Single-Seater McLaren F1s Shine at Retromobile Salon

Single-Seater McLaren F1s Shine at Retromobile Salon


Single-Seater McLaren F1s Shine at Retromobile Salon


Paris, FRANCE – As part of the schedule of events at the Retromobile Salon that runs Feb. 5-9, luxury Swiss watchmaker Richard Mille will host a display of several McLaren race cars with endurance racing ties.

Photo: Retromobile

At the end of the 1980s, Gordon Murray — the Formula One engineer behind numerous single-seater McLaren victories — aided by Ron Dennis, the president of the British team, decided to design the finest supercar of all time. They aimed to develop a superlative GT in terms of price and features and one that combined F1 technology with refined comfort.

Previewed in model form at Monaco in 1992, this machine was called simply the F1. Priced at 5.3 million French francs, the happy owners — and only 69 road models went on to be sold — got one of the most fascinating sports cars ever produced. Designed by Peter Stevens, the car was built around a carbon-fiber chassis. The butterfly doors opened up to a passenger cockpit in which the driver’s seat is located centrally, like in a single-seater. One of the F1 concept car’s distinctive features is the fact that it can accommodate two passengers — one on either side of the pilot. An excessively weighty chassis encouraged the designers to use high-tech materials borrowed from the world of F1 — such as carbon and aluminum. The engine, provided by BMW, was the famous 6.1-liter V12 borrowed from the abandoned M8 project. It delivered 627 hp at 7400 rpm. The car took 6.35 seconds to hit 160 km/h, and 28 seconds to get up to 320 km/h.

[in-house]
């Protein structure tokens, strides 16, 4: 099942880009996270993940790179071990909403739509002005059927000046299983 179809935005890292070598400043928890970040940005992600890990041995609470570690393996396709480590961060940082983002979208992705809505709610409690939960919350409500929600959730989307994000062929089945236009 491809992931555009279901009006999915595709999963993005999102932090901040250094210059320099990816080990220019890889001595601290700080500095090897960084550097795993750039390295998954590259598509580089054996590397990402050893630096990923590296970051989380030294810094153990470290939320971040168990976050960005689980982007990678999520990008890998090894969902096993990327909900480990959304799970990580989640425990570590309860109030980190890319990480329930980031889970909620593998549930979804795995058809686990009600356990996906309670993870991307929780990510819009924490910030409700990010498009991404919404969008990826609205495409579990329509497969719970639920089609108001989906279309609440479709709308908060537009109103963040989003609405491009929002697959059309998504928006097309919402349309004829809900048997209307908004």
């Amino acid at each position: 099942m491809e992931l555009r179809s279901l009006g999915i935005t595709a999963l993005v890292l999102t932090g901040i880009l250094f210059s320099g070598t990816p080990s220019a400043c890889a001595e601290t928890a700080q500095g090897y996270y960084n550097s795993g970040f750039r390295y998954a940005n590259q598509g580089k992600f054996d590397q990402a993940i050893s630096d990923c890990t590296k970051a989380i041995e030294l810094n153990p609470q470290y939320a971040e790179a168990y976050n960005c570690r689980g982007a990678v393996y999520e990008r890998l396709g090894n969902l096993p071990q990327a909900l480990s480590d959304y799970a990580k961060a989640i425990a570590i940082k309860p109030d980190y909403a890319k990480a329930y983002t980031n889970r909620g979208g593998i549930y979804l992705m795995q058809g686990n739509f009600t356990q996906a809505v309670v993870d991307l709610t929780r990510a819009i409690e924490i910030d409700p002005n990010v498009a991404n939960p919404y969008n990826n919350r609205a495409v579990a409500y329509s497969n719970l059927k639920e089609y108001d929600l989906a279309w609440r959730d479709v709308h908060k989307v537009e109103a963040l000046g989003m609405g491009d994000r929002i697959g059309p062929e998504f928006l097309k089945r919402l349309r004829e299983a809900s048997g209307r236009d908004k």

Its eye-watering price combined with the economic crisis of the early 1990s meant that the McLaren F1’s commercial career was as fleeting as it was discreet. But the BPR Endurance championship and the 24 Hours of Le Mans provided it with a new and unexpected lease on life.

The Woking-based company created a custom-built race car that it sold to private teams. Ultimately, 32 cars — including nine versions with extended rear sections — were built for competition between 1995-1997. In 1995, thanks to a regulation for GTs, the F1 GTR purchased by the Japanese team for the trio of Yannick Dalmas, J.J. Lehto and Masanori Sekiya claimed the win at Le Mans.

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